Before the upgrade pack came out, I had got as far as Molten Core, a dungeon designed for a 40-person raid. I couldn't be bothered to get any further though, MC was the most boring thing I'd ever done. Kill something. Move to a new position. Kill something else. Move again. Kill again. Move. Kill. Etc. Not exactly a cutting edge example of game play. Even when the Burning Crusade was released, I had far more fun getting to the new maximum level than doing the raids when I got there. Karazhan, the first raid on the new list, is a beautiful place and the quest series to gain access to it is great fun. But then the game falls on it's arse again and uses the same kill-move-kill-move-kill-move game play dynamics. A massive disappointment.
And just how bad is it? Well, you can stand on one side of a room, engage a group of bad guys there, and the other bad guys on the other side of the room will stand around and talk and laugh and totally ignore the slaughter of their comrades not 50 yards away. Pathetic. Utterly pathetic. Certainly not worth continuing to hawk over cash on a monthly basis for the privilege of playing. If someone wants to rewrite those dungeons so they'ew more sophisticated, I say good luck to them. Hell, I'll help them write and test the improvements out. I'd love to see what someone could come up with.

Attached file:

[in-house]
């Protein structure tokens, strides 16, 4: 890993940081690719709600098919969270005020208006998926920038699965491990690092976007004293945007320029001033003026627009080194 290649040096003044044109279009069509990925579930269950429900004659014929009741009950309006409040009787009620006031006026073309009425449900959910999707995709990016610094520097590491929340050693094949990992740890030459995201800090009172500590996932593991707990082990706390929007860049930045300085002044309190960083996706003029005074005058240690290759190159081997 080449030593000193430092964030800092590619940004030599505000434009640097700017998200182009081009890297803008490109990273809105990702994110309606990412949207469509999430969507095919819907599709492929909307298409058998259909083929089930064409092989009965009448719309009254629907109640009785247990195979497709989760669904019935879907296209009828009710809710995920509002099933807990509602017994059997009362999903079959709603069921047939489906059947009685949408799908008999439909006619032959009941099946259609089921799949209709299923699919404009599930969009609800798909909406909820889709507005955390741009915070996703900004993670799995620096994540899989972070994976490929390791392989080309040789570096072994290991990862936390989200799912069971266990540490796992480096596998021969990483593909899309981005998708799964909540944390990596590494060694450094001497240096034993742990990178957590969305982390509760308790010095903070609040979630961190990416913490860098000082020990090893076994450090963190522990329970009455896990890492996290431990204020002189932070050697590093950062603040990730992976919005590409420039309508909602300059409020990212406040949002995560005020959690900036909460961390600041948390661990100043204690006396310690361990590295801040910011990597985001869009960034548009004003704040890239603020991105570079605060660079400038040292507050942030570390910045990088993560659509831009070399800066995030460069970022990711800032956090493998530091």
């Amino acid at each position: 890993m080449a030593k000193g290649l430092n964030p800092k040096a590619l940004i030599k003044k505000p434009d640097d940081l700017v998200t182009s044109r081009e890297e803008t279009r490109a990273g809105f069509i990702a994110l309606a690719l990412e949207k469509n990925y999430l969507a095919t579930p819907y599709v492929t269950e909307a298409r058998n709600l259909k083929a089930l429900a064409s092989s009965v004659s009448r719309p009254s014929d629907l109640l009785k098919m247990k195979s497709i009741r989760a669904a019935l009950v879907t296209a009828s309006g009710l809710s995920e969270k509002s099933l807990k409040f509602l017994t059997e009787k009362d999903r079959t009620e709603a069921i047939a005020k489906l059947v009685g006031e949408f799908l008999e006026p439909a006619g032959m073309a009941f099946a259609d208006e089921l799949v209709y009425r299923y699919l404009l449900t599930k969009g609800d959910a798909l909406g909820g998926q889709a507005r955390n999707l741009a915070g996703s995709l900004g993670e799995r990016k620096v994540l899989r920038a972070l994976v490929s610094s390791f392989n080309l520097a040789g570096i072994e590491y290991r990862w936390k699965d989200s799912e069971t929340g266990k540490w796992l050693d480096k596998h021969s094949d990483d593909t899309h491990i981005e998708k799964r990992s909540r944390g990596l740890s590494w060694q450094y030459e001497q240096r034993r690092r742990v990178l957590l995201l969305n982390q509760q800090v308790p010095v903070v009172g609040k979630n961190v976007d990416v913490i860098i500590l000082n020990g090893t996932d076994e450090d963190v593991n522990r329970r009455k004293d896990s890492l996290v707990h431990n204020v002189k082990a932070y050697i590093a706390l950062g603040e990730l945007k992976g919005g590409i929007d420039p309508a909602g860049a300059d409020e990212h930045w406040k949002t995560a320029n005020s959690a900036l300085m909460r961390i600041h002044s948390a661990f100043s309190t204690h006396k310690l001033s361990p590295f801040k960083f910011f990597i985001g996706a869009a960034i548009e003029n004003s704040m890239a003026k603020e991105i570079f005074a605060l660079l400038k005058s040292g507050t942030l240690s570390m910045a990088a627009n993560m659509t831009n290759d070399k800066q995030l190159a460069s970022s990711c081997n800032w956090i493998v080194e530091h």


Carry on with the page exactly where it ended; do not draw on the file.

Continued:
Of course, by doing so, I'll be breaking the EULA. The one that prohibits developing and connecting to unofficial non-Blizzard servers. That not only protects their bottom line, but also stops people demonstrating just how bad the game really is by writing their own better versions. Blizzard have already directly lifted a whole bunch of interface improvements from scripted third-party plug-ins, I guess admitting that someone can write your game better than you can is a bitter pill to swallow. And that's also what I call *real* WoW hacking ;)